“Currito must go to Novedades so that the Davenport brothers evoke the spirit of their father, in order for him to give him some rules to kill bulls,” wrote a bullfighting critic from Madrid in April 1875. I don’t know if the right-hander, son of the also matador Francisco Arjona Herrera, Cúchares, followed the ironic advice and attended the show of the two American mediums at the Novedades theater. What there is evidence of is that the Davenport passage through Spain was somewhat bumpy. In Madrid, the civil governor ordered their performances to be suspended after the scandal that broke out the second night; in Barcelona, two conjurers replicated the miracles of the brothers days after their last performance. It was not the first time that the public rebelled against them, nor that the magicians exposed them.
Ira Erastus and William Henry Davenport were born in 1839 and 1841 in Buffalo (New York), very close to where modern spiritualism emerged a few years later. On April 1, 1848, sisters Kate and Maggie Fox, aged eleven and fourteen, respectively, pretended at home to communicate with the dead through blows. The clicks from beyond – which they actually made with the joints of the fingers and toes – impressed first his mother and then his neighbors. And what was initially an April Fools joke got out of hand. A year later, and mentored by her older sister, Ann Leah, they earned more than $ 100 a night in Rochester holding séances.
The success of the Foxes encouraged many to follow in their footsteps, and by the mid-1850s there were already some 40,000 mediums in the United States.
The children of a police officer in Buffalo, about 75 miles from Rochester, the Davenports began communicating with the dead in 1854. At first they did so in completely dark rooms, where musical instruments were flying that sounded as if someone were playing them as they moved. magically from one extreme to the other. The public, devoted, did not consider that the adolescents roamed the room with total freedom, taking advantage of the darkness. He assumed that things happened thanks to the power of the spirits.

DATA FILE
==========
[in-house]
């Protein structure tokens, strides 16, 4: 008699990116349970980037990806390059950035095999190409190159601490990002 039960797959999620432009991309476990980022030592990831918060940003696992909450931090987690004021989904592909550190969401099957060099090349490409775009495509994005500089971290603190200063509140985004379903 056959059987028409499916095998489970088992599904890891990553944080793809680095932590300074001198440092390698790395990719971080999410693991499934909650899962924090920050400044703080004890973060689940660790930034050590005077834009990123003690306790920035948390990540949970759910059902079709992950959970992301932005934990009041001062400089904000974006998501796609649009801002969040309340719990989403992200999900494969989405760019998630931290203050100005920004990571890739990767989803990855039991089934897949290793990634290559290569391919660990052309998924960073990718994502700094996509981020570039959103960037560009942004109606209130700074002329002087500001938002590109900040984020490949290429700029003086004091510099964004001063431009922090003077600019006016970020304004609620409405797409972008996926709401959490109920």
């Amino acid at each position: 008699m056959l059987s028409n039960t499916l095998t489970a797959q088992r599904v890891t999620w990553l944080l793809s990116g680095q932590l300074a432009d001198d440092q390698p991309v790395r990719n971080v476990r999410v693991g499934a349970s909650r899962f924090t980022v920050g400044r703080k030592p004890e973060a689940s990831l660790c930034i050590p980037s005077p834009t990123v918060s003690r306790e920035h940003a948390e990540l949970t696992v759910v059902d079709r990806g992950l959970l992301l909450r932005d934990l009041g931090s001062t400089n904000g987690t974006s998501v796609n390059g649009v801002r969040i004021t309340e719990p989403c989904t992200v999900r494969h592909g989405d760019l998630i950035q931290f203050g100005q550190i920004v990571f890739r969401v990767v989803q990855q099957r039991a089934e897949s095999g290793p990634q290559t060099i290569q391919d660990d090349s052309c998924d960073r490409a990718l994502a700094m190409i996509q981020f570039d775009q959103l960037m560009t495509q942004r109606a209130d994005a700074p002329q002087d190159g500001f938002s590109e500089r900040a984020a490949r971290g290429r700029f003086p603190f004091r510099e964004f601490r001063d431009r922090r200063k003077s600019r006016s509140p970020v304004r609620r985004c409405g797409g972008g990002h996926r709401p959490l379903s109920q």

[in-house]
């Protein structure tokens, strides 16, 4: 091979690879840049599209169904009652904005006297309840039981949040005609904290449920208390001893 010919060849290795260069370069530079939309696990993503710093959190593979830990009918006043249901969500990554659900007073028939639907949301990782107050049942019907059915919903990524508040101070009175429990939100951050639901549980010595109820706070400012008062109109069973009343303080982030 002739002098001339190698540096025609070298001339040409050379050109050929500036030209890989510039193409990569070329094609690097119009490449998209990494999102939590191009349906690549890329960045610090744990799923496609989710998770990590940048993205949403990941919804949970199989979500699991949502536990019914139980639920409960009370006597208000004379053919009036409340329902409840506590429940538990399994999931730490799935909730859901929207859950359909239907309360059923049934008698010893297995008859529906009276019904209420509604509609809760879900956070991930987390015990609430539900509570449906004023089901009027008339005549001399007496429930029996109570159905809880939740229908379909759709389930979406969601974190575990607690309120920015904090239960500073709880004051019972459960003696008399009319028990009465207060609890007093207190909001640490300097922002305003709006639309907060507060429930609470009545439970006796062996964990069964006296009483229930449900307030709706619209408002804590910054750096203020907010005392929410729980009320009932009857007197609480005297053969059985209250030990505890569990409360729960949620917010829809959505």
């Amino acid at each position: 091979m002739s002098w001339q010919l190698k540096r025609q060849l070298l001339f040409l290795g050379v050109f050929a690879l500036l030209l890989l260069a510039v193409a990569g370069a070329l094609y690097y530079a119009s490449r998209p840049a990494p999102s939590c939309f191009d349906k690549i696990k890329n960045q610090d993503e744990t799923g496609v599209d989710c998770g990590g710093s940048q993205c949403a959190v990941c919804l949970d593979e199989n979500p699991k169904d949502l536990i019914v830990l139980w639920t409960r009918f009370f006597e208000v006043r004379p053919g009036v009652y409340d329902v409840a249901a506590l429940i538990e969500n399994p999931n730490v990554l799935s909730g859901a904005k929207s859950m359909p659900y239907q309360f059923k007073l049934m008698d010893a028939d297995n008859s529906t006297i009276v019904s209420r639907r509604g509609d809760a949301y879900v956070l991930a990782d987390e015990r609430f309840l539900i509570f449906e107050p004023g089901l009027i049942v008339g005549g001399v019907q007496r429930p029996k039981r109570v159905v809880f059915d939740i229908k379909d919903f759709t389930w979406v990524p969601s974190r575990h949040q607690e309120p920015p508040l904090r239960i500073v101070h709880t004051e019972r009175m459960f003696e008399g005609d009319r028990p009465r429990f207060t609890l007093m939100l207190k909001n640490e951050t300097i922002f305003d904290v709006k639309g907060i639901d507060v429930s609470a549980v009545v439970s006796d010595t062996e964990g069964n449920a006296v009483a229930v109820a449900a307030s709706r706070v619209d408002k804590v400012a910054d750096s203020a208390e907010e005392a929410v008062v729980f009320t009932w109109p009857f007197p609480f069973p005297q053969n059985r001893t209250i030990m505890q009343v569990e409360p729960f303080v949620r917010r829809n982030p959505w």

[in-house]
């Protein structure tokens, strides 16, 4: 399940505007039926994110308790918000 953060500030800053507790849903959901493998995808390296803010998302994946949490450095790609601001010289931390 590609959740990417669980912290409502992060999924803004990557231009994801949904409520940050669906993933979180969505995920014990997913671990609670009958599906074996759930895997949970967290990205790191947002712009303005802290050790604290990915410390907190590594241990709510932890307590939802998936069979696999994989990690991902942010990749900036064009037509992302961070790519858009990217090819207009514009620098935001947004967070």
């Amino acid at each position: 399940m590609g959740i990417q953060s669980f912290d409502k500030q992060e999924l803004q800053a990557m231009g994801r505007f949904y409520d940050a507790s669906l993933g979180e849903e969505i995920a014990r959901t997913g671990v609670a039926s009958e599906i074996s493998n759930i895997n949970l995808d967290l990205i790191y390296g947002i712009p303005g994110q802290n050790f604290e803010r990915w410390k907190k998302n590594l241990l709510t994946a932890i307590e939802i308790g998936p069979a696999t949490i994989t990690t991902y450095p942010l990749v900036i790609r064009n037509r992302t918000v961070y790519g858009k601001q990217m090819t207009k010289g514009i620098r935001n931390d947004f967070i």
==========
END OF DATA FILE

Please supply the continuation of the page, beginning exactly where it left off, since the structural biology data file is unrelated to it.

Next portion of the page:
When they put on a traveling show, they did it with a large three-door wardrobe. Behind the sides, they sat on benches facing each other, bound hand and foot; behind the center, they deposited a guitar, a trumpet, a violin, a tambourine and other instruments. Then the closet would be closed, the light would go out, and the spirits would make the music start playing and some instruments would fly out of the closet. When the light came back on and the doors opened, the Davenports were still tied up.
For ten years they toured the United States with their show and in 1865 they set out to conquer Europe. “They had successfully undergone all the tests that human ingenuity could conceive, without anyone being able to tell how they got the results. They had achieved a great reputation. However, they had to start over ”, the very credulous Arthur Conan Doyle would indicate in his book The history of spiritualism (1926).
The Davenports arrived in Madrid from Lisbon in mid-March 1875 and stayed at the Ambassadors inn. As was customary on their tours, the first thing they did was invite journalists to a private session. According to Antonio Torres-Solanot, viscount and president of the Spanish Spiritist Society, the demonstration they carried out was a success. And, thanks to the mediation of local spiritists, three performances were scheduled at the Novedades theater. The first, on April 2, hung the sign “No tickets” despite the capacity of the room was around 1900 seats.
In his section ‘Letters to my uncle’, on the front page of El Imparcial, the critic and humorist Fernanflor –Isidoro Fernández Flórez– gave an account of the events, including the reactions of the public. “You already know, uncle, the public in Madrid,” he wrote. An irreverent spectator whistled; another shouted: ‘To jail!’; they screamed wildly; those wanted to impose silence. The commotion rose to a terrible crescendo; it was not possible to understand each other… The theater had become a true Davenport closet ”.
The audience responded with shouts and laughter to the music of the instruments locked in the cabinet with the mediums. In the midst of the row, “the poor Davenport brothers, bound in the back of the closet, silently deplored the disbelief of modern times,” Fernanflor said. The Madrid press was practically unanimous in its opinion: the brothers were a fraud.